Without lingering on its apparent propagandist intent (the phrase “sulfide ore copper mine” doesn’t have historical, technical, or legal meaning, for example) or the irony of a World Bank economist opining on grassroots economic development, Kris Hallberg’s Oct. 20 “Local View” column in the News Tribune (“Arrowhead better served without mineral leases”) requires a few comments
It correctly pointed out that life in Northeastern Minnesota has amenities far beyond laboring in resource industries. Hallberg wrote that she has lived this reality since 2005. My family has since 1883, and there are hundreds of thousands of our neighbors who can claim connections to this region far longer or more recent but no less sincere or valid. All of us want — or claim to want — to see these connections maintained and strengthened in our children, grandchildren, and following generations.
Which brings us to the watchword of our age: sustainability. Hallberg seems to envision a sustainable future populated by people like her, a telecommuting professional, or retirees, and an economy powered largely by transfer payments. This future would require a steady and sustained influx of newcomers, which is not a problem per se, but one which does implicitly demand the promotion of values and amenities attractive to visitors, often at the expense of those of the community.
In contrast, my personal vision for a sustainable future is one in which grandchildren have the opportunity to live in the same communities as their grandparents. This requires, among other things, the development of local industries utilizing local resources that offer continuous career pathways, from entry level through leadership.
Unfortunately, I’m guessing “telecommuting professional” and “wealthy retiree” are not boxes to check on career preference forms handed out to graduating seniors at Ely High School. In the amenity-based economy Hallberg seems to envision, should these same graduates elect to maintain their connections to family and community, they are disproportionately likely to end up laboring in low-wage, seasonal service jobs with diminished opportunities to start their own businesses or provide for their own families.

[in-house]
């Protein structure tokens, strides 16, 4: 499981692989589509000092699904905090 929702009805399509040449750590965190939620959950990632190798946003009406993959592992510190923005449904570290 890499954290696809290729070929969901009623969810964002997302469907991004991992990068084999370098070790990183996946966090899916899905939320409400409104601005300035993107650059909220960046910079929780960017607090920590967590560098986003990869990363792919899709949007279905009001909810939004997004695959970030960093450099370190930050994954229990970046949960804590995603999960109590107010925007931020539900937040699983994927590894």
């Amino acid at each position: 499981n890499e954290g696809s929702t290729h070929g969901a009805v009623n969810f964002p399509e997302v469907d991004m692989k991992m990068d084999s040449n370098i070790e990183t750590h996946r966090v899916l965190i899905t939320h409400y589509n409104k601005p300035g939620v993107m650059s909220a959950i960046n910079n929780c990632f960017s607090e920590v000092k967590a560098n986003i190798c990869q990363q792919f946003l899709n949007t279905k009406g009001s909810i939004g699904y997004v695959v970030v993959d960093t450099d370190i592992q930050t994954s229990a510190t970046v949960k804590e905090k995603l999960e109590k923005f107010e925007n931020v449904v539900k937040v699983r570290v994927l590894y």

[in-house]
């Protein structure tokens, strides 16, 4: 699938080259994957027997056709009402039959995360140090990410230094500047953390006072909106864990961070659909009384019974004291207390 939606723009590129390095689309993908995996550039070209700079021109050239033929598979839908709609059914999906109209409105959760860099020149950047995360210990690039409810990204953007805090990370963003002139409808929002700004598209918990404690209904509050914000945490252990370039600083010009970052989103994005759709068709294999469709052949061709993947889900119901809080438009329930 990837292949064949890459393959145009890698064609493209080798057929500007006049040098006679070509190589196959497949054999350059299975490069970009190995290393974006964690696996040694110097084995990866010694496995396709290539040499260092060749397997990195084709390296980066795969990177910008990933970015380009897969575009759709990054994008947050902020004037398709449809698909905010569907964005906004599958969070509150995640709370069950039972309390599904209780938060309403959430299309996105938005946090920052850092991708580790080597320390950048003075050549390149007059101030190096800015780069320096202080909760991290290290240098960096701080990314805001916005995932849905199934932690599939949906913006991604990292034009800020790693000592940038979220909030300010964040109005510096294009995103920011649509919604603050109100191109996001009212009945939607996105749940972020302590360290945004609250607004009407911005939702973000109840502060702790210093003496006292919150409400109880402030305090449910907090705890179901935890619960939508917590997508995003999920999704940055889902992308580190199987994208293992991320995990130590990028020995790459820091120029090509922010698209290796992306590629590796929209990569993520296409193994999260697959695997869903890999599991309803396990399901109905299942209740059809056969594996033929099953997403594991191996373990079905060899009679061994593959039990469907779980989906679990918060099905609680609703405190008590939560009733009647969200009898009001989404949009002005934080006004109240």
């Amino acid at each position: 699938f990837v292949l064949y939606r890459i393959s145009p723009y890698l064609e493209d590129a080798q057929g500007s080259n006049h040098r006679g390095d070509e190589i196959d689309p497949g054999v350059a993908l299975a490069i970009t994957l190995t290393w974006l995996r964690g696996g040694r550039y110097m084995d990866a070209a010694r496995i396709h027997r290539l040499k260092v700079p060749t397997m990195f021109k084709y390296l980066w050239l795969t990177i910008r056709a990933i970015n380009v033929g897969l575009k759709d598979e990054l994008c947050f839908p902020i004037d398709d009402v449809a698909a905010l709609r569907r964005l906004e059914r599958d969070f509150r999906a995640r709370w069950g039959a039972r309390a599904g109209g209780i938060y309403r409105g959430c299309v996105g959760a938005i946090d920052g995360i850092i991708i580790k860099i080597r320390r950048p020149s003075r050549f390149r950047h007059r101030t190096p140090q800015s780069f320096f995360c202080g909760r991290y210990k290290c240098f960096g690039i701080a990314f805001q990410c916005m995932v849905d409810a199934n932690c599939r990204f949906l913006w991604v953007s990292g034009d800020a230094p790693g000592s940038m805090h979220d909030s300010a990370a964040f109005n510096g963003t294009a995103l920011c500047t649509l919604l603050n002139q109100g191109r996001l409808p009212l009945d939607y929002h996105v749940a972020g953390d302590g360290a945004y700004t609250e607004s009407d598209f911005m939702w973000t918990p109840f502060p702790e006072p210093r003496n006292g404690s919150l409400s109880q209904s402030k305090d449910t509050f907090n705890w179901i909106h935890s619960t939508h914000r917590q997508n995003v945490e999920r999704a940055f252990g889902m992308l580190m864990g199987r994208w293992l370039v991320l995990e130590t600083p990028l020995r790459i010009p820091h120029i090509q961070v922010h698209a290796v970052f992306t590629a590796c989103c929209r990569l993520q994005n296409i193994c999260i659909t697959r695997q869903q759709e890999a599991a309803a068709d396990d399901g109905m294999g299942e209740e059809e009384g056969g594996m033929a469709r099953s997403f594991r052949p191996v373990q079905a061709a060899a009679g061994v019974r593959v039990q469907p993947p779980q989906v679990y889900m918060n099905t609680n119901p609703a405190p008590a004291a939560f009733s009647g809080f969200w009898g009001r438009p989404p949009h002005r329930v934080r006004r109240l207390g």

What Hallberg’s op-ed failed to acknowledge was the continuing role that the resource economy plays in maintaining the region’s amenities. The reason health care, education, and government are top employers in Ely and elsewhere in the region is in part the legacy and in part the continued contribution of the resource economy. (Taconite production tax distribution anyone?)
Even before a mine has opened, Twin Metals’ employees and contractors are important members of our communities. They camp, swim, fish, canoe, ski, and snowshoe in and outside the wilderness. Their children attend our schools, play volleyball and hockey, study music, act in the school plays, and pursue higher education in the region and beyond. They pay income, property, and sales taxes. They shop at our local retailers, eat at our restaurants, use our clinics and hospitals, attend our churches and synagogues, and volunteer in our communities.
In these regards, they are no different from prior generations of resource-industry workers and no different from the thousands of others working today in the same industries. They are, in fact, precisely the kind of neighbors Hallberg claims to desire.
There are real environmental, social, and economic issues to be evaluated and addressed as Twin Metals develops and potentially implements its mine plan of operations. However, dismissing the resource and amenity-based economies as incompatible is a simplistic strawman argument; it ignores history and the present reality and provides no real guidance on how to develop a sustainable future for our families and communities.
For my part, I hope that my grandchildren and great-grandchildren are in their turn able to thoughtfully deliberate the role the resource economy plays in sustaining our beloved Arrowhead.
Phil Larson of Duluth is minerals industry professional.